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Hare Scramble Race Report

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  • Hare Scramble Race Report

    Yesterday I was able to get the day off and go do another Scramble. Been looking forward to it for weeks. My work schedule falls on the same day as the past few races, and all the rest of the races this season as well. So I was really excited to get the chance to get out and give it another go.

    This race was close to home, only an hour away, so I got there in plenty of time to unload, register, and go through tech inspection. All the previous ones have been frantic affairs to get to the start line on time, so this was a nice change. My wife came along to support and cheer. Despite all that, I was more nervous this time out than any of the previous races. I think it was in part because I was the most prepared and had the highest expectations for a good race. Even took my Gopro to record my glory.

    Fast forward to the starting line. For some reason, my class had been moved forward in the start sequence which meant there would be more riders passing me in the early stages than previous races. Three rows behind me, about 25 riders per line, meant that I would get passed by about 60-65 riders in the first 5 miles or so. Normally only a single row is behind me at the start. This should have been an omen of what was to come.

    Starting horn blows, I walk to my bike while everyone else is running and jumping on for a quick getaway. I sashay over and leisurely kick the old girl to be the last one off the line. My strategy works as I am the last one in my group to reach turn one. The sand is loose and deep, and the first few turns are sharp. Some riders are down, and others stuck behind them waiting while the fallen regain their mount and get going again. So I have gained a few positions. The first 1/4 mile is in open field with these mushy turns before heading into the woods. I'm feeling pretty good. 25 yards into the woods and I find myself on an unfamiliar surface - exposed palmetto roots. I know about these things but have never ridden them. I slow right down to take stock of the situation and find that I do not possess the skill or knowledge to cover this kind of terrain with any pace. I ride timid and slow, trying to pick safe lines that will keep me off the ground(Believe me, you do not want to fall on the stuff. They are firmly rooted in place, and hard as rocks). And now the passing begins. Faster riders are trying to get by me on a very narrow, root infested, tight, twisty trail. I try my best to keep to the right and allow room to pass. This works sometimes, more often there just isn't enough room, so I look for spots to get off the trail altogether and let the others through. I think to myself, this can't go on for long and the trail will become more friendly to me, with more open trail, and just a dirt surface. I thought wrong. 1 mile of palmetto roots, 2 miles of palmetto roots, 3, 4, 5, 6 miles of palmetto roots and I am totally defeated. Every muscle in my body is fatigued from trying to maintain balance over this horrendous surface. I am tired also from the numerous times I had to pick myself and the bike up off the ground and get restarted. My clutch hand is numb and useless. My goggles are forever fogging due to the slow pace and lots of sweat. Shortly after mile marker 6 I pulled off the trail to assess the situation. If there had been a shortcut back to the pits I would have taken it. I quit . . . . for about 30 seconds. Don't know why, but I refired the bike and took off with more determination than I had used in the previous 30-40 minutes. But honestly, it was to no avail. I continued to struggle, run off the trail, fall down, hit trees and fall down, and hold up all of the riders that were now lapping me. I finished the lap in just over an hour. Fast riders were doing a lap in less that half that time. I have no idea how they were managing to do that, it just seemed impossible. If I had to guess, I would say that 70% of the course was palmetto strewn, and 90% of my time on course was riding over the stuff. There were some deep sandy areas and few fast, firm straightaways. But I was truly blown away by how tough the course was for me.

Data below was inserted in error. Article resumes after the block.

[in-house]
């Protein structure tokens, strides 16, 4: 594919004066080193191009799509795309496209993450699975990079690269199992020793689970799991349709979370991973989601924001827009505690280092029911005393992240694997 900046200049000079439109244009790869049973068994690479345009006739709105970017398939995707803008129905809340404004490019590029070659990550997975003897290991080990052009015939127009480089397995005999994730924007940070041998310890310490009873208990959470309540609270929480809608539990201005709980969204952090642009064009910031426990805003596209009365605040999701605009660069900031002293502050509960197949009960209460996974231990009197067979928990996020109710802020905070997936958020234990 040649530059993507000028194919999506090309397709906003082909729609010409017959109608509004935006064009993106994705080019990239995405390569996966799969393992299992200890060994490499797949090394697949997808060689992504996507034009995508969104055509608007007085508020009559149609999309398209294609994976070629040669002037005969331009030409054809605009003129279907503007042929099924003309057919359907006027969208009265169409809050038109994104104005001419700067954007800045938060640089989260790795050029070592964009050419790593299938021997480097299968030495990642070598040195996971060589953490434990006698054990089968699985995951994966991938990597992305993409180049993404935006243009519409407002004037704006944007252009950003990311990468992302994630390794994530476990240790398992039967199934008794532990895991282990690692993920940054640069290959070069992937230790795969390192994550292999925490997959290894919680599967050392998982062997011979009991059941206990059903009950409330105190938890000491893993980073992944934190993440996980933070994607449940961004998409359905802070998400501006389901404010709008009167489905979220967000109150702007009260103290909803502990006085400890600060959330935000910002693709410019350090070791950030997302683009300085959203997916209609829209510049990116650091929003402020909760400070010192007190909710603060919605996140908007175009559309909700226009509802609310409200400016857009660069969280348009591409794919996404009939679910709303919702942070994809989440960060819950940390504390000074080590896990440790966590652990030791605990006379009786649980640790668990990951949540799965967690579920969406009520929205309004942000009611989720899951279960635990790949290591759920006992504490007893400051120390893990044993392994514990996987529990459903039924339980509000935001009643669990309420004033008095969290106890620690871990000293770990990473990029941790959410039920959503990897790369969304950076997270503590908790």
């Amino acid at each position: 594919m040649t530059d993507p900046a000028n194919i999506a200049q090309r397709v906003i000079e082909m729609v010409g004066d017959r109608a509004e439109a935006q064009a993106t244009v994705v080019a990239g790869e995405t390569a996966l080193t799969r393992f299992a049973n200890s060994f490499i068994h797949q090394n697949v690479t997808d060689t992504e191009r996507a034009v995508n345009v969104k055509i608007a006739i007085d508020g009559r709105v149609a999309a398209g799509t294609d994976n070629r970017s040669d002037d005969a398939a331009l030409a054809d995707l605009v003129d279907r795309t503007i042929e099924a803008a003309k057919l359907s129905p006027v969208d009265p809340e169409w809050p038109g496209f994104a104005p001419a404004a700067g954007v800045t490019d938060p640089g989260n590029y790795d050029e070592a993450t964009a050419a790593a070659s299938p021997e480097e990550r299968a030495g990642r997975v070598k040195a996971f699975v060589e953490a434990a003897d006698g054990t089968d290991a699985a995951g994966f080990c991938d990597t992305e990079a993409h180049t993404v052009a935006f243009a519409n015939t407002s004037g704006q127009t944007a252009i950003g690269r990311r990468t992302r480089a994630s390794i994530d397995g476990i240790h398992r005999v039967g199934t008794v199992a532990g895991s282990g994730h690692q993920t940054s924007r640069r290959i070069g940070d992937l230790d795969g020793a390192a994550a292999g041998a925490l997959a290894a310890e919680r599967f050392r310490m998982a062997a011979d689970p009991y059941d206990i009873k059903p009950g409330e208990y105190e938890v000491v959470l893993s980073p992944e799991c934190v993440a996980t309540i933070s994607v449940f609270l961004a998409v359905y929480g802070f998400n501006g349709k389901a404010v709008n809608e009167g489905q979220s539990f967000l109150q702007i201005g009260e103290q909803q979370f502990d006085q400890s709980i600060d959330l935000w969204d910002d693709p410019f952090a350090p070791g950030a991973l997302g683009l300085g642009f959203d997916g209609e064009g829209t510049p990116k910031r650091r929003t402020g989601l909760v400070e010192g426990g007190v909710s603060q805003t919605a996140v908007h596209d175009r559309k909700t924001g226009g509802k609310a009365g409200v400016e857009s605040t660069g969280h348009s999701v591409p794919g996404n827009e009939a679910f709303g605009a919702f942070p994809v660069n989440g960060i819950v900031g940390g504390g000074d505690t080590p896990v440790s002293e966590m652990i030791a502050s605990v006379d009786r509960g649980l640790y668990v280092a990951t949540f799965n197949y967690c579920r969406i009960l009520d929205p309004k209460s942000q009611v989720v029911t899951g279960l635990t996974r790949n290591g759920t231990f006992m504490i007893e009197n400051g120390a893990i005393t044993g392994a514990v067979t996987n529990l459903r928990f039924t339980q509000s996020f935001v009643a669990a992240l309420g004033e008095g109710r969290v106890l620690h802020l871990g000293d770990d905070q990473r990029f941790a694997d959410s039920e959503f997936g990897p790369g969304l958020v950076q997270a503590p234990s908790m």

Passing through start/finish I briefly contemplated trying to do a second lap, but the reality was, I had made up my mind many miles back that I was not going to put myself or my bike through another lap of this torture. So I pulled of the course, found my wife, and slunk back to my truck feeling very defeated. I was exhausted, frustrated, and even a little bit angry at the organizers for plotting such a brutal race course. It took a little while, but on the ride home I decided that I needed to let go of the negative mindset and look for something positive to take away from this experience. And I did. Both me and the bike were still in one piece. I had just a tremendous full body workout. And maybe best thing to come of it, I learned that I can traverse palmetto roots, albeit slowly. Previously, I would have looked for a way around them, turned around and run away from them, or declined to ride that day at all. And I was pleased that I got back in the game after thinking about giving up.

    Not the kind of outing I was expecting. Today, a day later, sure, I need a chiropractor, a masseuse, a dentist to put my fillings back in, some new suspension bushings, a new tube for the front tire, etc. But I am glad for having had this experience. Hard times help to define us. Even if it only helps to define the fact you are not so good at some things.
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